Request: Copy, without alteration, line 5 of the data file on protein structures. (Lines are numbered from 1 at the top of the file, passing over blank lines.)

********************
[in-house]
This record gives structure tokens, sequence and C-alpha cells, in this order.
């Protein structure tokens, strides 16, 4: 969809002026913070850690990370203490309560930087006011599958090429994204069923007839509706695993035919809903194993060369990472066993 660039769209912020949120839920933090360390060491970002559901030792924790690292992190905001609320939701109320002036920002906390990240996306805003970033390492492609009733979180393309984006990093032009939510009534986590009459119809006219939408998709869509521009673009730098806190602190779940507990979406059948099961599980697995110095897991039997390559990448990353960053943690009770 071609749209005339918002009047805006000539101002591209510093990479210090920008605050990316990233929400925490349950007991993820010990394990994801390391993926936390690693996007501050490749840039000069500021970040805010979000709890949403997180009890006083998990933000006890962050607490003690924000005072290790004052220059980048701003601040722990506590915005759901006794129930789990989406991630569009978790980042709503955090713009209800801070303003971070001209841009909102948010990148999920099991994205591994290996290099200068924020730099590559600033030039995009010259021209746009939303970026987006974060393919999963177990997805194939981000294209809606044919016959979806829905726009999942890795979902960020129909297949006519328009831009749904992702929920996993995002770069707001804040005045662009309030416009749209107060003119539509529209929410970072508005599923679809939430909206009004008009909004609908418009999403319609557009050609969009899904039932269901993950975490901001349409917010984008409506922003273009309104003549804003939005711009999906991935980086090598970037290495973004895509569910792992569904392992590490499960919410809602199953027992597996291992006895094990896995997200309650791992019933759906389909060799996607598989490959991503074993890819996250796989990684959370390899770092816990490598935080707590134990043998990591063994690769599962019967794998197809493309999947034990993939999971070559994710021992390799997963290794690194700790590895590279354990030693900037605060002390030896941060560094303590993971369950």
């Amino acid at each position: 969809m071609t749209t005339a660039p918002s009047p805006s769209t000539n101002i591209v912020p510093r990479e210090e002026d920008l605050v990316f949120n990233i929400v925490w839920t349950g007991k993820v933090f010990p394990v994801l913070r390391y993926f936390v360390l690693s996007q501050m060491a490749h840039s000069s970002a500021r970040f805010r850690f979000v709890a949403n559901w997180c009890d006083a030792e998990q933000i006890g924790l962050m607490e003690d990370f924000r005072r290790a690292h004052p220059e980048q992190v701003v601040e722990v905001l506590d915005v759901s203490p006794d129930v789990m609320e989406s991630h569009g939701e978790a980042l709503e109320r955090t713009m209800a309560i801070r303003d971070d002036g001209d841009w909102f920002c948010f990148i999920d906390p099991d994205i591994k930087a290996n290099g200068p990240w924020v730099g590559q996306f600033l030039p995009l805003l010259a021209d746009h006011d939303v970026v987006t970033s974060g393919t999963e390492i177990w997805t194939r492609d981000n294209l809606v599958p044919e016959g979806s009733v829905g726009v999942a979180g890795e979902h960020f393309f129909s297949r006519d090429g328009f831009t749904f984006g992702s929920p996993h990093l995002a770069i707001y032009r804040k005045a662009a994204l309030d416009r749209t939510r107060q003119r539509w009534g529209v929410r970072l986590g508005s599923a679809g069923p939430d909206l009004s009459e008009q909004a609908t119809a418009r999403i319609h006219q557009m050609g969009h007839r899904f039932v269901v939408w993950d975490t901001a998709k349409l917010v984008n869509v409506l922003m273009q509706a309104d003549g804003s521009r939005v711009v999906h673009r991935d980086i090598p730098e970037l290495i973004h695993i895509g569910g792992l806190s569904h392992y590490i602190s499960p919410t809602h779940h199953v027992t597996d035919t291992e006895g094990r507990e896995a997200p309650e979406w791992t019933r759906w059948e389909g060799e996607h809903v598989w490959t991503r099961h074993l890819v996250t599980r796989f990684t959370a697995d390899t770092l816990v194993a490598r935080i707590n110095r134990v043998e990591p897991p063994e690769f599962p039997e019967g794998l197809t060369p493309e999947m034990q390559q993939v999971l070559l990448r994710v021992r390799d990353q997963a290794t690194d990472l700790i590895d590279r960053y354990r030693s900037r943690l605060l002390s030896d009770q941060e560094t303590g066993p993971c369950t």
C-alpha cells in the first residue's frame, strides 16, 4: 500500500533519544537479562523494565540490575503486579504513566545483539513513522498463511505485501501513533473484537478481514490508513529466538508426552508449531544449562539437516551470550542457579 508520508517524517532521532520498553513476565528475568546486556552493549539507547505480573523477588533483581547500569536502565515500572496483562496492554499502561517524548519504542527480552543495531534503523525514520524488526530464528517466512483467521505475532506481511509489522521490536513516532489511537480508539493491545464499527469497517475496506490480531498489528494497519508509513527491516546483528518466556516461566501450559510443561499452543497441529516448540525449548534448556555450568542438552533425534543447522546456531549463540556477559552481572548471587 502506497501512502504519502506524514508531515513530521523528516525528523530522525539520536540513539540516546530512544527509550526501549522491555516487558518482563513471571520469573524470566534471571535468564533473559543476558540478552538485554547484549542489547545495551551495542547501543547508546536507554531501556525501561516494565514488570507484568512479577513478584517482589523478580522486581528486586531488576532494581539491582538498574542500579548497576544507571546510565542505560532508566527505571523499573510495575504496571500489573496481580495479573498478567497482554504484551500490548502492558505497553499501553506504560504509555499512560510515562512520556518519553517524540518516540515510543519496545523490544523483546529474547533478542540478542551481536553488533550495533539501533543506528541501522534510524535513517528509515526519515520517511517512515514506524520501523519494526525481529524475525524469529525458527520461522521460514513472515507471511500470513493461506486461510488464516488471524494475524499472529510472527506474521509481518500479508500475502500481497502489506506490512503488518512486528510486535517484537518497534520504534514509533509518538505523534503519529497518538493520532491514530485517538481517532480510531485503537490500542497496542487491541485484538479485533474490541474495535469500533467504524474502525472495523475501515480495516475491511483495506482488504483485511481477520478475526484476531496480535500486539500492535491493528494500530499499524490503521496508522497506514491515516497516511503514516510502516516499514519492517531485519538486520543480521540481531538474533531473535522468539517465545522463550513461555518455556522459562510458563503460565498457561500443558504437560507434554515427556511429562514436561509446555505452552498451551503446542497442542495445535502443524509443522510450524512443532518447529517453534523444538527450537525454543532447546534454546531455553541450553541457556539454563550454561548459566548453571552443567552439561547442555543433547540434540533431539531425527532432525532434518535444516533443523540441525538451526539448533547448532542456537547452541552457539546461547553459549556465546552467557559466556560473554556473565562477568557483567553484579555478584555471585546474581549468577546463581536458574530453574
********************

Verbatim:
C-alpha cells in the first residue's frame, strides 16, 4: 500500500533519544537479562523494565540490575503486579504513566545483539513513522498463511505485501501513533473484537478481514490508513529466538508426552508449531544449562539437516551470550542457579 508520508517524517532521532520498553513476565528475568546486556552493549539507547505480573523477588533483581547500569536502565515500572496483562496492554499502561517524548519504542527480552543495531534503523525514520524488526530464528517466512483467521505475532506481511509489522521490536513516532489511537480508539493491545464499527469497517475496506490480531498489528494497519508509513527491516546483528518466556516461566501450559510443561499452543497441529516448540525449548534448556555450568542438552533425534543447522546456531549463540556477559552481572548471587 502506497501512502504519502506524514508531515513530521523528516525528523530522525539520536540513539540516546530512544527509550526501549522491555516487558518482563513471571520469573524470566534471571535468564533473559543476558540478552538485554547484549542489547545495551551495542547501543547508546536507554531501556525501561516494565514488570507484568512479577513478584517482589523478580522486581528486586531488576532494581539491582538498574542500579548497576544507571546510565542505560532508566527505571523499573510495575504496571500489573496481580495479573498478567497482554504484551500490548502492558505497553499501553506504560504509555499512560510515562512520556518519553517524540518516540515510543519496545523490544523483546529474547533478542540478542551481536553488533550495533539501533543506528541501522534510524535513517528509515526519515520517511517512515514506524520501523519494526525481529524475525524469529525458527520461522521460514513472515507471511500470513493461506486461510488464516488471524494475524499472529510472527506474521509481518500479508500475502500481497502489506506490512503488518512486528510486535517484537518497534520504534514509533509518538505523534503519529497518538493520532491514530485517538481517532480510531485503537490500542497496542487491541485484538479485533474490541474495535469500533467504524474502525472495523475501515480495516475491511483495506482488504483485511481477520478475526484476531496480535500486539500492535491493528494500530499499524490503521496508522497506514491515516497516511503514516510502516516499514519492517531485519538486520543480521540481531538474533531473535522468539517465545522463550513461555518455556522459562510458563503460565498457561500443558504437560507434554515427556511429562514436561509446555505452552498451551503446542497442542495445535502443524509443522510450524512443532518447529517453534523444538527450537525454543532447546534454546531455553541450553541457556539454563550454561548459566548453571552443567552439561547442555543433547540434540533431539531425527532432525532434518535444516533443523540441525538451526539448533547448532542456537547452541552457539546461547553459549556465546552467557559466556560473554556473565562477568557483567553484579555478584555471585546474581549468577546463581536458574530453574